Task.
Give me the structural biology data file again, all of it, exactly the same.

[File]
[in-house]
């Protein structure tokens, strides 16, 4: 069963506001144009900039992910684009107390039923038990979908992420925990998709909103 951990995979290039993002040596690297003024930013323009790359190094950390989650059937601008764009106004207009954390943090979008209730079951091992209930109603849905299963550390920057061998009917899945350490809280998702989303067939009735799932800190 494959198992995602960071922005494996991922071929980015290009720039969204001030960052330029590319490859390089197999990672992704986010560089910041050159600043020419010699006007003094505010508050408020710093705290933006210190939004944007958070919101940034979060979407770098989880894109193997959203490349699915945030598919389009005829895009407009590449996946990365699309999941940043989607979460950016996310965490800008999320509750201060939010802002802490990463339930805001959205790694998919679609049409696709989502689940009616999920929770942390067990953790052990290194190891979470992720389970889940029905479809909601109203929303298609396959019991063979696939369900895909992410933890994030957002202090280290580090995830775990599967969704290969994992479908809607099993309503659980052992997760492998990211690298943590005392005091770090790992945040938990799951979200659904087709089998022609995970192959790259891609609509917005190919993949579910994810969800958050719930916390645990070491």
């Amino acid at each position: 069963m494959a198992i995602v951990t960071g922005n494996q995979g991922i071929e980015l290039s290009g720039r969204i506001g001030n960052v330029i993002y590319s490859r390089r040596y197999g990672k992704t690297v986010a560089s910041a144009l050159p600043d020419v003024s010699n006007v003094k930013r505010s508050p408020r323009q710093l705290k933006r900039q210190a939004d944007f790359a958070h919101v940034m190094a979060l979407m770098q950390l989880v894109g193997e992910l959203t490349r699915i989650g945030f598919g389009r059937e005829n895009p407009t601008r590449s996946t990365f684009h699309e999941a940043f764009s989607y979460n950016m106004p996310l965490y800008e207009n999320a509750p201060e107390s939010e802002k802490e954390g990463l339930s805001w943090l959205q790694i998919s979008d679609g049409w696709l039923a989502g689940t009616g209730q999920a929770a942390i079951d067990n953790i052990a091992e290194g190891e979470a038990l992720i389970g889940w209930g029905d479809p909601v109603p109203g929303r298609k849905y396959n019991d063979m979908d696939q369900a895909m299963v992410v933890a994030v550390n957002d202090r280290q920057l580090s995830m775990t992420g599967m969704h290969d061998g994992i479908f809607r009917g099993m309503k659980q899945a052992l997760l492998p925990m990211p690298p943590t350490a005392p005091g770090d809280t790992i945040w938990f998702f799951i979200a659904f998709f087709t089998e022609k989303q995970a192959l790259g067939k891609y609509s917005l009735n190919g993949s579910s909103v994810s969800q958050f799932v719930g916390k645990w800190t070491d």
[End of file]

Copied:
[in-house]
């Protein structure tokens, strides 16, 4: 069963506001144009900039992910684009107390039923038990979908992420925990998709909103 951990995979290039993002040596690297003024930013323009790359190094950390989650059937601008764009106004207009954390943090979008209730079951091992209930109603849905299963550390920057061998009917899945350490809280998702989303067939009735799932800190 494959198992995602960071922005494996991922071929980015290009720039969204001030960052330029590319490859390089197999990672992704986010560089910041050159600043020419010699006007003094505010508050408020710093705290933006210190939004944007958070919101940034979060979407770098989880894109193997959203490349699915945030598919389009005829895009407009590449996946990365699309999941940043989607979460950016996310965490800008999320509750201060939010802002802490990463339930805001959205790694998919679609049409696709989502689940009616999920929770942390067990953790052990290194190891979470992720389970889940029905479809909601109203929303298609396959019991063979696939369900895909992410933890994030957002202090280290580090995830775990599967969704290969994992479908809607099993309503659980052992997760492998990211690298943590005392005091770090790992945040938990799951979200659904087709089998022609995970192959790259891609609509917005190919993949579910994810969800958050719930916390645990070491």
């Amino acid at each position: 069963m494959a198992i995602v951990t960071g922005n494996q995979g991922i071929e980015l290039s290009g720039r969204i506001g001030n960052v330029i993002y590319s490859r390089r040596y197999g990672k992704t690297v986010a560089s910041a144009l050159p600043d020419v003024s010699n006007v003094k930013r505010s508050p408020r323009q710093l705290k933006r900039q210190a939004d944007f790359a958070h919101v940034m190094a979060l979407m770098q950390l989880v894109g193997e992910l959203t490349r699915i989650g945030f598919g389009r059937e005829n895009p407009t601008r590449s996946t990365f684009h699309e999941a940043f764009s989607y979460n950016m106004p996310l965490y800008e207009n999320a509750p201060e107390s939010e802002k802490e954390g990463l339930s805001w943090l959205q790694i998919s979008d679609g049409w696709l039923a989502g689940t009616g209730q999920a929770a942390i079951d067990n953790i052990a091992e290194g190891e979470a038990l992720i389970g889940w209930g029905d479809p909601v109603p109203g929303r298609k849905y396959n019991d063979m979908d696939q369900a895909m299963v992410v933890a994030v550390n957002d202090r280290q920057l580090s995830m775990t992420g599967m969704h290969d061998g994992i479908f809607r009917g099993m309503k659980q899945a052992l997760l492998p925990m990211p690298p943590t350490a005392p005091g770090d809280t790992i945040w938990f998702f799951i979200a659904f998709f087709t089998e022609k989303q995970a192959l790259g067939k891609y609509s917005l009735n190919g993949s579910s909103v994810s969800q958050f799932v719930g916390k645990w800190t070491d």